New York

Owen Morrel

American Thread Building

Perched on top of the American Thread Building in the heart of Tribeca is a 35-foot-tall structure of steel ladders, bars and industrial piping. It looks the same as other rooftop structures on neighboring buildings, but Owen Morrel’s Asylum is actually a questionable refuge from the din below. I say questionable because it is actually a rather threatening, slightly intimidating cage. Open prison-bar walls on three sides offer an exhilarating/terrifying lookout over the roofs of Tribeca and Soho; the floor tilts crazily, right angles are ignored, and notions of solidity are banished. The fourth wall, or entrance wall, offers an impassive front with a sliding prison-cell door in front; once inside, it offers a solid expanse of mirror, reflecting the sky, rooftops, bar-walls and you—the entrapped viewer. If Morrel has a special fondness for paradox he couldn’t have offered a more literate example than Asylum, implying the ironies of safety insanity, freedom/imprisonment, as well as punning on self-reflection, and mental and physical balance.

Previous pieces have also been installed outside of galleries, outside of buildings. Both Desk Axis and Catapult 70 involved viewer interaction with the piece and the environment. Both were precariously built structures; both offered special vantage points overlooking the city. Yet both pieces were focused outward, using optical devices that literally telescoped distant space into close proximity, forcing the viewer into a pinpoint experience of his own spatial location, giving a distorted reference point.

Asylum makes a subtle shift from the object as a locator in space to the object occupying a specific location—a change in emphasis from outward to inward, reflecting Morrel’s fascination with boundaries as “constructs of the mind.” The early pieces focused on a narrowing down of outside information, assimilating diverse inputs into a distilled essence of placement. The open walls and mirror images of Asylum, however, extend the space through repetition and counteract the specificity of the site. The dizzying effect makes the location more precious to the viewer: a home base to cling to in a disoriented environment.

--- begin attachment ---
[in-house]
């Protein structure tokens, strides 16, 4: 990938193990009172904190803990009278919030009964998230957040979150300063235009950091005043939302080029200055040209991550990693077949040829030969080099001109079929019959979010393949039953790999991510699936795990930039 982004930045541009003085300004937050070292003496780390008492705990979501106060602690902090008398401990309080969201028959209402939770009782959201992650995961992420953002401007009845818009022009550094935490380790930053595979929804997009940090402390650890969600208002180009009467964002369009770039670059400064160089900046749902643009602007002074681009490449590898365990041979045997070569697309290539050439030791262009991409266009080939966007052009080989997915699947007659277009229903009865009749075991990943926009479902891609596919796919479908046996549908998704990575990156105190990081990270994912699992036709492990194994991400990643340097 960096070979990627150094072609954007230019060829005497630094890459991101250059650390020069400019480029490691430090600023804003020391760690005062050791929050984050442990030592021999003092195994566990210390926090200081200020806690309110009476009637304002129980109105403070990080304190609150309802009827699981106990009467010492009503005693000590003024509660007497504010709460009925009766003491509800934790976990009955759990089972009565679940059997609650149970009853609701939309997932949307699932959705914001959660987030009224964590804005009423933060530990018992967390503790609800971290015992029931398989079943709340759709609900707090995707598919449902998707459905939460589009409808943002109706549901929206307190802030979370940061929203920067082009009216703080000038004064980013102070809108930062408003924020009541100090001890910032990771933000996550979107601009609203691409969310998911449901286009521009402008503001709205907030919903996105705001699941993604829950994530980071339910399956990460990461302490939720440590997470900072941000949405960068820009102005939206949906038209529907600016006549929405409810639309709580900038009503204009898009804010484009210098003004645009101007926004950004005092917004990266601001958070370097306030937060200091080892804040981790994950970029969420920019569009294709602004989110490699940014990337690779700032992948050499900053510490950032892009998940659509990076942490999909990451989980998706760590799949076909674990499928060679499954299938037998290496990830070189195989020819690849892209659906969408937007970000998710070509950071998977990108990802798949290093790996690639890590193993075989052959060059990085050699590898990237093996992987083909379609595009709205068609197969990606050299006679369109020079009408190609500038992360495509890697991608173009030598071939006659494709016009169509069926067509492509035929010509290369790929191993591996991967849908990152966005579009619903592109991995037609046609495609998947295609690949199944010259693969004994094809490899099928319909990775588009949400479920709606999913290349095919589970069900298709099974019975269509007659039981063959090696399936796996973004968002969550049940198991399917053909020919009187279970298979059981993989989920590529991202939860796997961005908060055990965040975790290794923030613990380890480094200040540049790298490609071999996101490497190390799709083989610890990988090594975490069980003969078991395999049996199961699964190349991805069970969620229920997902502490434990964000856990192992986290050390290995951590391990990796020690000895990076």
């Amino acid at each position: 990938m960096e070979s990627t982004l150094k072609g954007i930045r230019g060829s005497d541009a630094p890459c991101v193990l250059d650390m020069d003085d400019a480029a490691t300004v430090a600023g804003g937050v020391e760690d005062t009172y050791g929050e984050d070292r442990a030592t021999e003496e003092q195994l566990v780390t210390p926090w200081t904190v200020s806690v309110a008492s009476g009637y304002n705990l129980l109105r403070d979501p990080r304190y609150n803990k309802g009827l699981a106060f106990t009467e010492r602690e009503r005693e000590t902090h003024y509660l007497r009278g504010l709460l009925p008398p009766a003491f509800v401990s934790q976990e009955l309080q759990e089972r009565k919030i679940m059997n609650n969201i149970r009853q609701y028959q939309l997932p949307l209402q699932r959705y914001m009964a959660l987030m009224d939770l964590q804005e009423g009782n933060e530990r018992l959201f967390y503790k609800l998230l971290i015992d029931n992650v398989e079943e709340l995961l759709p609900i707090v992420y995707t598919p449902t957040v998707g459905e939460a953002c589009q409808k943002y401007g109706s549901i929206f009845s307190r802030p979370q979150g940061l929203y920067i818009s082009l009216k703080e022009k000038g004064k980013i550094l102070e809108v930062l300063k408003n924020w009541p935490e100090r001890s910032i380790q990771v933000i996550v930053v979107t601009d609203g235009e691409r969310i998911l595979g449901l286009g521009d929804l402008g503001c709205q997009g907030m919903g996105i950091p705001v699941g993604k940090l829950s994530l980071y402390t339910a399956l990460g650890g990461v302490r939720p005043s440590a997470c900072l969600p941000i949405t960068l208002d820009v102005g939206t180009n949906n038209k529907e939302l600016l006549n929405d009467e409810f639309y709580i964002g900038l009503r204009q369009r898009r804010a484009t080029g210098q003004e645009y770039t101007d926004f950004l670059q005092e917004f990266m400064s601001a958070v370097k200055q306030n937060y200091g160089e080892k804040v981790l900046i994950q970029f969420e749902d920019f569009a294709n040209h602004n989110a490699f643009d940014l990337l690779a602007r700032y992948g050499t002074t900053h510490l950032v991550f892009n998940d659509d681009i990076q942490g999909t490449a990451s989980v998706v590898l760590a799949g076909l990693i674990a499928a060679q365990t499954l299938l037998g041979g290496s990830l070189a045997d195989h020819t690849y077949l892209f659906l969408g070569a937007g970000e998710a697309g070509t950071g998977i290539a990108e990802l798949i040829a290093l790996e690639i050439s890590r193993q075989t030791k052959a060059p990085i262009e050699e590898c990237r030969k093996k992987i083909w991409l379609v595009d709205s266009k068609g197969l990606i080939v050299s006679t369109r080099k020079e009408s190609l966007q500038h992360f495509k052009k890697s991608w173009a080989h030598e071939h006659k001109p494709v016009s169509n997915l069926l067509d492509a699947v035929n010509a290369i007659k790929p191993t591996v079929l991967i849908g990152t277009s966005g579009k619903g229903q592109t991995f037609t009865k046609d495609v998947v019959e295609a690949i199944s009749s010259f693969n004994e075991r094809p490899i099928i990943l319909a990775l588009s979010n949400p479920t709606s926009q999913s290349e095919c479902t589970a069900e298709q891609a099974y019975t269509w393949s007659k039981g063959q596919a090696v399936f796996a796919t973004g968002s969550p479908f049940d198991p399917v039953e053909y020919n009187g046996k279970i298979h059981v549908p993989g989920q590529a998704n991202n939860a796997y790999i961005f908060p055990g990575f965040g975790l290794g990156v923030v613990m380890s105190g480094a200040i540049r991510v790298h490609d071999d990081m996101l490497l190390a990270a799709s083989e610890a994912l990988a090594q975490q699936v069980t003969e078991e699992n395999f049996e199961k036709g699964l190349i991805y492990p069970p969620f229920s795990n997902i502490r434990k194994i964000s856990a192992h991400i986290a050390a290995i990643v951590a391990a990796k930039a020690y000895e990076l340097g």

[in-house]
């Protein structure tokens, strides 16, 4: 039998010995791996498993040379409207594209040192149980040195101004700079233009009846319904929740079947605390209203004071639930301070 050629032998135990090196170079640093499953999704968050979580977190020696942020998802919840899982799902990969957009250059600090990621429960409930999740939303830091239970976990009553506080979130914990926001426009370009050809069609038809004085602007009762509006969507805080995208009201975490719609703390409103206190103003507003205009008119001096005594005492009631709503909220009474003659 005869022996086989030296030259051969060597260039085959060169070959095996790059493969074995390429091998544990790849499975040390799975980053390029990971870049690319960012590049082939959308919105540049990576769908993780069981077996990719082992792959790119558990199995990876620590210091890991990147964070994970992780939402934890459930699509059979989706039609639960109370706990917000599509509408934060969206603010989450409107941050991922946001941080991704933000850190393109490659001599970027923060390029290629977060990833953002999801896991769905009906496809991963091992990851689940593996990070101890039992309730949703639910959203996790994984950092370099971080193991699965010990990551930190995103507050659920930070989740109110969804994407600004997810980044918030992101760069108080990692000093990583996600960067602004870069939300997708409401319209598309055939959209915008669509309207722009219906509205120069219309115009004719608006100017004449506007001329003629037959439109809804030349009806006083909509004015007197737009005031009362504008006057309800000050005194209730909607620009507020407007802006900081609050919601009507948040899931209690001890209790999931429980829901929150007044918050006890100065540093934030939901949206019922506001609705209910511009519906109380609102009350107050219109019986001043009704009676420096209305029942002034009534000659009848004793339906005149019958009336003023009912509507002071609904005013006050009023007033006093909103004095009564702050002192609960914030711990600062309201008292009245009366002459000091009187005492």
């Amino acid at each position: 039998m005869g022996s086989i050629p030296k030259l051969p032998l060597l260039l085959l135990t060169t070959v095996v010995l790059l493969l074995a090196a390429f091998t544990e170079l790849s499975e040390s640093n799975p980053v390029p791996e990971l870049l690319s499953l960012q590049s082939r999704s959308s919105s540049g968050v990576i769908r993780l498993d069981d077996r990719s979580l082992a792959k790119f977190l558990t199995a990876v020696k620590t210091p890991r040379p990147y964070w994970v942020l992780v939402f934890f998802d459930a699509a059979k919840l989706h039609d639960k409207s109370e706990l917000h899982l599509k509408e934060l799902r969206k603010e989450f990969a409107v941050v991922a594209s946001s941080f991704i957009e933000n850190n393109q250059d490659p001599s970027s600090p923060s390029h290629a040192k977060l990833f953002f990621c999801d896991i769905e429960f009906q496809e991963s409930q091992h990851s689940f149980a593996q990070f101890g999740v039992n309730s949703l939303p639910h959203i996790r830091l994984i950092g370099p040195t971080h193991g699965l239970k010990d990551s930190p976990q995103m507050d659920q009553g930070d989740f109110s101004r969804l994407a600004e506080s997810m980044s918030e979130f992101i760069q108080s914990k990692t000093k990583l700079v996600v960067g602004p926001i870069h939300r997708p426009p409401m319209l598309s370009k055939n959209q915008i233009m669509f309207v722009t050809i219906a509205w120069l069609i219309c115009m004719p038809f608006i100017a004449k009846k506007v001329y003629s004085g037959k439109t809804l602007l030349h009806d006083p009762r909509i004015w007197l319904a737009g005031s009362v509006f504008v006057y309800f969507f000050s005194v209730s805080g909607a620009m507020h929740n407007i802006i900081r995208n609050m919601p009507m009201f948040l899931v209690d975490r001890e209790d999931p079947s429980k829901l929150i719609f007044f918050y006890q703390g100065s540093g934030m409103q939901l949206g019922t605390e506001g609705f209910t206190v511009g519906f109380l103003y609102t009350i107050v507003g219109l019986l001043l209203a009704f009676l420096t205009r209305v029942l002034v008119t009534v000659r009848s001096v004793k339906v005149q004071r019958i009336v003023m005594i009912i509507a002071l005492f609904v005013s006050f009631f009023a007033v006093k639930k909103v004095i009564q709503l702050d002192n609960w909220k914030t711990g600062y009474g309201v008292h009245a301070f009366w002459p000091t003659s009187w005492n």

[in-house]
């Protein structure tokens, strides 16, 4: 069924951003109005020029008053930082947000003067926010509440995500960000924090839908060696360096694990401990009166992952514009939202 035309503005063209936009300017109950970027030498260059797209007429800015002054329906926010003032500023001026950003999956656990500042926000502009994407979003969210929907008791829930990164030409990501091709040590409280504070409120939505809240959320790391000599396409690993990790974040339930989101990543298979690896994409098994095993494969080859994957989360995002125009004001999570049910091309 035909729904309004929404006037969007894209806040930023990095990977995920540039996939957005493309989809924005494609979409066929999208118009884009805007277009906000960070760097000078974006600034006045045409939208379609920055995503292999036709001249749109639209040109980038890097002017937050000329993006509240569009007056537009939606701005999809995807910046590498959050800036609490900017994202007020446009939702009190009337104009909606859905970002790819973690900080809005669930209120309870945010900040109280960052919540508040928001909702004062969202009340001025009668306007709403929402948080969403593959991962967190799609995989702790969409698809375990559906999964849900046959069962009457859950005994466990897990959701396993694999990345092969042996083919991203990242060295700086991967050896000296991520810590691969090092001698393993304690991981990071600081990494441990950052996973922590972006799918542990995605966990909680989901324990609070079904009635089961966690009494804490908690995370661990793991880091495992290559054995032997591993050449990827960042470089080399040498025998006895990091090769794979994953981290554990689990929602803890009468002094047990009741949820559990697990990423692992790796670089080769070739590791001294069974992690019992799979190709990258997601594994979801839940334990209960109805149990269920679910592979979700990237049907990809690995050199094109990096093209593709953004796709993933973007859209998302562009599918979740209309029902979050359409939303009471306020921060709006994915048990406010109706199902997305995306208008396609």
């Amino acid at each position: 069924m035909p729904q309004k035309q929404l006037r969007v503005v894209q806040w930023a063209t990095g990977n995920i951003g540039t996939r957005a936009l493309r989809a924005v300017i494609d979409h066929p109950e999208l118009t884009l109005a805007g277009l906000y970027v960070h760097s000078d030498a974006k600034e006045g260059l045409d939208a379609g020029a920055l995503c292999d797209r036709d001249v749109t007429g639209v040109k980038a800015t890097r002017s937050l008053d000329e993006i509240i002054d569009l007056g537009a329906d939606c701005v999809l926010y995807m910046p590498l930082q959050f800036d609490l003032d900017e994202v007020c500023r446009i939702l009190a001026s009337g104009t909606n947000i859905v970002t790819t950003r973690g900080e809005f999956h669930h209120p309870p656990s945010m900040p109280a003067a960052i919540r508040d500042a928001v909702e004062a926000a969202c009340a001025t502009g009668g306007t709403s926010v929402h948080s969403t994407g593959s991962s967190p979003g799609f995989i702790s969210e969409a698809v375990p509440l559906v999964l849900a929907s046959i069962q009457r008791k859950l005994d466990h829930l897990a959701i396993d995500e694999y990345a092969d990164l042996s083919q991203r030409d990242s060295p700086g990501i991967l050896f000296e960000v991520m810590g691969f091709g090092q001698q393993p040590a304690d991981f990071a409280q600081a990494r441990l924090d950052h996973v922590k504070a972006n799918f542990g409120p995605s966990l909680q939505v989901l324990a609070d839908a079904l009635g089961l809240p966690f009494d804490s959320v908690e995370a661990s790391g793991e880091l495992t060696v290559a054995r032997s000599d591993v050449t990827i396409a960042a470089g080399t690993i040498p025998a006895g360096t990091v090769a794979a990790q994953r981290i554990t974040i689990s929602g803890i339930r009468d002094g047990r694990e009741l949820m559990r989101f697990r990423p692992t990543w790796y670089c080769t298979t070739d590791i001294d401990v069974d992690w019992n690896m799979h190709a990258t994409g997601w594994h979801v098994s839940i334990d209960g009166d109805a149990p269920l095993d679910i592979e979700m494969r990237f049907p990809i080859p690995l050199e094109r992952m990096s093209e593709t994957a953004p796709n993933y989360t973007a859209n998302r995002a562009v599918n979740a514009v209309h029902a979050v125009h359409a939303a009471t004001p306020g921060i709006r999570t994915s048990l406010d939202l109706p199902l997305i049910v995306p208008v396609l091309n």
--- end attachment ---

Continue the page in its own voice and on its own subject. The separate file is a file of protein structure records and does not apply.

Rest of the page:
Morrel’s work owes a great deal to conceptual thinking, intellectual processes. The pieces exist as built forms, but their physicality is secondary—a means to an end of meditation, and of awareness. Yet Asylum discards the props used in the former pieces—desks, chairs, optical equipment. The physical structure pares down to basic necessities, leading to an essentially literary examination, but one reached through physical disorientation. The lack of props is actually a more direct method of reaching experienced conclusions. I can’t help but feel that a further reduction of objects would produce an even more fully integrated reaction between concept and experience. Morrel may disagree—“A prop jockies the body/mind into position for flight”—but props have a way of intruding their own individual connotations upon the intentions of the artist, no matter how careful he is to be neutral. Morrel seems keenly aware of this, able to juggle a connotation into a symbolic statement. He seems to be approaching a more minimal realization of his thoughts, though, eliminating the need to translate through an object, relying more on the manipulation of the built form and its effect on the viewer/participant.

Deborah Perlberg